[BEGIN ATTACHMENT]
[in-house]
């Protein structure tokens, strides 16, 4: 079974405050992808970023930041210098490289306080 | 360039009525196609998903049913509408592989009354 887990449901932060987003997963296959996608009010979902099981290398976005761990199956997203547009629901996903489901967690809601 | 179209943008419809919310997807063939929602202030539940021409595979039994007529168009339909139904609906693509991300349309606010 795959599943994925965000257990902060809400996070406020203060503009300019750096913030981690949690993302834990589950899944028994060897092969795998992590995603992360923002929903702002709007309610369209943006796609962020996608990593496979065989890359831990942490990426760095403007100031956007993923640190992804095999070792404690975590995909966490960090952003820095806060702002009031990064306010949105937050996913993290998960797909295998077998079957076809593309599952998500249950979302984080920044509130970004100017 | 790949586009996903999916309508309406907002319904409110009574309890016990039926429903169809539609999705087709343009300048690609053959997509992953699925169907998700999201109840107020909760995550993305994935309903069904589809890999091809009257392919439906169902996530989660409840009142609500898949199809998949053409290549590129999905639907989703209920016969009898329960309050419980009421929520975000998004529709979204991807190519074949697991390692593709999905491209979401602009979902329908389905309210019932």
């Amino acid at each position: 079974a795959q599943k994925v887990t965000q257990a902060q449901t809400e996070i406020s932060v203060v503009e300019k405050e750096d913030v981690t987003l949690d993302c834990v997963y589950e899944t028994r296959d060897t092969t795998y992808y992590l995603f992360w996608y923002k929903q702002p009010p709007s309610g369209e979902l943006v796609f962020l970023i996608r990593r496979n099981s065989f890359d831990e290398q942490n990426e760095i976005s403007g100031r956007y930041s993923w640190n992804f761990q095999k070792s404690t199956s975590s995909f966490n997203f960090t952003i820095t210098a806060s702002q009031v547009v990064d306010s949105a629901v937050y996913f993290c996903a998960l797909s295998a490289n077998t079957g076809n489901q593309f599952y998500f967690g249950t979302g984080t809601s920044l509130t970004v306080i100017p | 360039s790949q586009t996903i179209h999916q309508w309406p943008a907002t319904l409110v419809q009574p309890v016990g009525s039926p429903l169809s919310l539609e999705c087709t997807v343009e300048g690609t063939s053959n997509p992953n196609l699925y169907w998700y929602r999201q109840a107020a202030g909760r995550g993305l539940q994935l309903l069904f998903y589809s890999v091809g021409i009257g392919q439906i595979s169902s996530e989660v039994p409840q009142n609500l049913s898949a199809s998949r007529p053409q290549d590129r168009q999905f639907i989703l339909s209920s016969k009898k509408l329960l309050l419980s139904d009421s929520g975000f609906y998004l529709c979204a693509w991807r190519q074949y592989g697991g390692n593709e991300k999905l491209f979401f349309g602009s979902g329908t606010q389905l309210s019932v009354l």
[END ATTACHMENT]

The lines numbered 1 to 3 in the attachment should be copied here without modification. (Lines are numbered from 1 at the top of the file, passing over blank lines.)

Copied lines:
[in-house]
């Protein structure tokens, strides 16, 4: 079974405050992808970023930041210098490289306080 | 360039009525196609998903049913509408592989009354 887990449901932060987003997963296959996608009010979902099981290398976005761990199956997203547009629901996903489901967690809601 | 179209943008419809919310997807063939929602202030539940021409595979039994007529168009339909139904609906693509991300349309606010 795959599943994925965000257990902060809400996070406020203060503009300019750096913030981690949690993302834990589950899944028994060897092969795998992590995603992360923002929903702002709007309610369209943006796609962020996608990593496979065989890359831990942490990426760095403007100031956007993923640190992804095999070792404690975590995909966490960090952003820095806060702002009031990064306010949105937050996913993290998960797909295998077998079957076809593309599952998500249950979302984080920044509130970004100017 | 790949586009996903999916309508309406907002319904409110009574309890016990039926429903169809539609999705087709343009300048690609053959997509992953699925169907998700999201109840107020909760995550993305994935309903069904589809890999091809009257392919439906169902996530989660409840009142609500898949199809998949053409290549590129999905639907989703209920016969009898329960309050419980009421929520975000998004529709979204991807190519074949697991390692593709999905491209979401602009979902329908389905309210019932």
């Amino acid at each position: 079974a795959q599943k994925v887990t965000q257990a902060q449901t809400e996070i406020s932060v203060v503009e300019k405050e750096d913030v981690t987003l949690d993302c834990v997963y589950e899944t028994r296959d060897t092969t795998y992808y992590l995603f992360w996608y923002k929903q702002p009010p709007s309610g369209e979902l943006v796609f962020l970023i996608r990593r496979n099981s065989f890359d831990e290398q942490n990426e760095i976005s403007g100031r956007y930041s993923w640190n992804f761990q095999k070792s404690t199956s975590s995909f966490n997203f960090t952003i820095t210098a806060s702002q009031v547009v990064d306010s949105a629901v937050y996913f993290c996903a998960l797909s295998a490289n077998t079957g076809n489901q593309f599952y998500f967690g249950t979302g984080t809601s920044l509130t970004v306080i100017p | 360039s790949q586009t996903i179209h999916q309508w309406p943008a907002t319904l409110v419809q009574p309890v016990g009525s039926p429903l169809s919310l539609e999705c087709t997807v343009e300048g690609t063939s053959n997509p992953n196609l699925y169907w998700y929602r999201q109840a107020a202030g909760r995550g993305l539940q994935l309903l069904f998903y589809s890999v091809g021409i009257g392919q439906i595979s169902s996530e989660v039994p409840q009142n609500l049913s898949a199809s998949r007529p053409q290549d590129r168009q999905f639907i989703l339909s209920s016969k009898k509408l329960l309050l419980s139904d009421s929520g975000f609906y998004l529709c979204a693509w991807r190519q074949y592989g697991g390692n593709e991300k999905l491209f979401f349309g602009s979902g329908t606010q389905l309210s019932v009354l």